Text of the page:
Travel Tales: Getting Sick Abroad

Of all the foods I’ve eaten; offal, blood and chicken feet, it was an empanada that coerced my body into betraying me and giving me that, never wanted, holiday sickness.

I was in Toulouse sat in a charmingly quaint hole-in-the-wall style restaurant, and with the vivid colours and memorabilia which was strewn across the room it felt more like being in an Argentinian home than a restaurant.

S had chosen a restaurant called Caminito Empanadas Argentinas and because I wasn’t awake at the time of choosing (I love a good nap) I didn’t get a choice. Which, to be honest, is probably a good thing considering I had woken up hangry and was being unbearable because despite it being European summer, it was raining and I was cold. Which is exactly what I was running away from with our spontaneous motorbike trip! After throwing on S’ jumper and sulkily leaving the warmth of the hotel bed, we wandered through the alleyways, across the square and, after a few wrong turns, we found ourselves outside. Small posters lined the windows and the words ‘dulche de leche churros’ practically shouted at me from the menu, instantly lifting my mood. A painted backless bench was placed beneath the window, a sign that usually signifies a busy spot, but due to the fact that we were there ridiculously early by European standards; we were able to nab a table.

Chimchurri sauce took center stage on the tables and after perusing the menu, I was well over my post-nap grump and eager to get stuck in. I went for Jamon Y Queso; a jambon, cheddar and creme fraiche empanada because 1) I wanted something reasonably plain so I could smother it in chimchurri sauce, and 2) I wanted to leave room for the churros, naturally. I couldn’t possible tell you what S had because, well, because I was too excited about my food to remember.

As we waited for our empanadas to come the restaurant began to pack out; couples, families and extended friendship groups spilled out around the tables. It was clearly a popular place and the mixture of French, English and a handful of other languages conversing in the background soothed my wander-lusting soul.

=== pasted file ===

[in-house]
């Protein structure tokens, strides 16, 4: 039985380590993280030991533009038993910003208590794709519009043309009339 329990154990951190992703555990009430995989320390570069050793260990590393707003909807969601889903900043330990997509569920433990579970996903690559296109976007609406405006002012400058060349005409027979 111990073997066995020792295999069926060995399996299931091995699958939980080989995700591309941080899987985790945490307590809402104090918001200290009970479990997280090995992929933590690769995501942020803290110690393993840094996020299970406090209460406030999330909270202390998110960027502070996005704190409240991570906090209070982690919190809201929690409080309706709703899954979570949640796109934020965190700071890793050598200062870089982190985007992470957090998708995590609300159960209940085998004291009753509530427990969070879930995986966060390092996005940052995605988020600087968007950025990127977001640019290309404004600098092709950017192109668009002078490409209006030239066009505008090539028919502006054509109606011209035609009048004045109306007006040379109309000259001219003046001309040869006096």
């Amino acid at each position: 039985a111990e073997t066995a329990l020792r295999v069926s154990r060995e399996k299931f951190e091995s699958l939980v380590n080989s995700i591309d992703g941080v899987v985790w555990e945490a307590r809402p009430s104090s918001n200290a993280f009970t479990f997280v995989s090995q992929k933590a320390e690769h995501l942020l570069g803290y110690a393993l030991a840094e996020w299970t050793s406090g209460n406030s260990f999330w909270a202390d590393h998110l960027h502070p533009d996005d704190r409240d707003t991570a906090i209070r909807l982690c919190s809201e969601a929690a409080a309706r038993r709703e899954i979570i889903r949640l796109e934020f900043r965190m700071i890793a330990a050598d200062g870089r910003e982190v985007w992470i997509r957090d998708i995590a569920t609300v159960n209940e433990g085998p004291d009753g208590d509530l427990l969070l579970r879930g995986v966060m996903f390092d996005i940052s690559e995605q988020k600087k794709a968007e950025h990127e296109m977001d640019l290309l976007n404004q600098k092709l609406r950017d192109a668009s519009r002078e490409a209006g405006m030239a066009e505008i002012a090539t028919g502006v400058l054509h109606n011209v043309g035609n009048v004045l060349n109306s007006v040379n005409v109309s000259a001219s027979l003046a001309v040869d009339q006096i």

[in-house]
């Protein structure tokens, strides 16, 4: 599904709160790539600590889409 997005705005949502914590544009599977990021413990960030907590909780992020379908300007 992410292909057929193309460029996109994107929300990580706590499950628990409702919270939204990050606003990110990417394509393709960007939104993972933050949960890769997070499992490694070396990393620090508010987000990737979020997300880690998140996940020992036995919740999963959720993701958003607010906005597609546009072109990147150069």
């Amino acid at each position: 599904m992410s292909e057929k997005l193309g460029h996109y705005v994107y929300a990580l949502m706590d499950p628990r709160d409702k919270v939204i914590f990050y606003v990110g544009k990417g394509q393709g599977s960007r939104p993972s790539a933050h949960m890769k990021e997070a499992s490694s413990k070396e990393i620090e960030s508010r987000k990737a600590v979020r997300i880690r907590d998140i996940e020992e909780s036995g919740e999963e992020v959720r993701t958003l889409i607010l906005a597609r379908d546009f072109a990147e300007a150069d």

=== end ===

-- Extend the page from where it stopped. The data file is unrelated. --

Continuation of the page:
The moment our food arrived I was straight in; cutting into my empanada and watching as the molten cheese spilled onto my plate. I went to take a bite before realising that impatiently burning my tongue now would mean missing out on flavour later, and so I preserved my tastebuds by doing the normal thing and waiting for my food to cool down. As I was waiting for the stream of deliciousness to subside, I realised that I didn’t feel so good. Like, I really didn’t feel so good. Cold, hot. Cold, hot. My temperature gauge was off and I began to feel incredibly… broken. There was one toilet in the building and in the name of greed and self-preservation the moment it became available I leapt up took it. I slathered my face in a combination of handwash and ice-cold water in an attempt to hide the fact that I was starting to look a lot like death, if death had just done a HIIT session, but it didn’t help. Mere seconds later and that panicking feeling of sheer dread over whether you’re going to, throw up or shit yourself, in the middle of a restaurant set in (I’ll save you the details of which end it came out of – yano, keep the mystery alive between us and all that). But there isn’t anything worse than finding yourself in a packed restaurant, with your hotel room an eleven minute walk away and not a single Imodium tablet in sight. (Did I ruin the mystery?)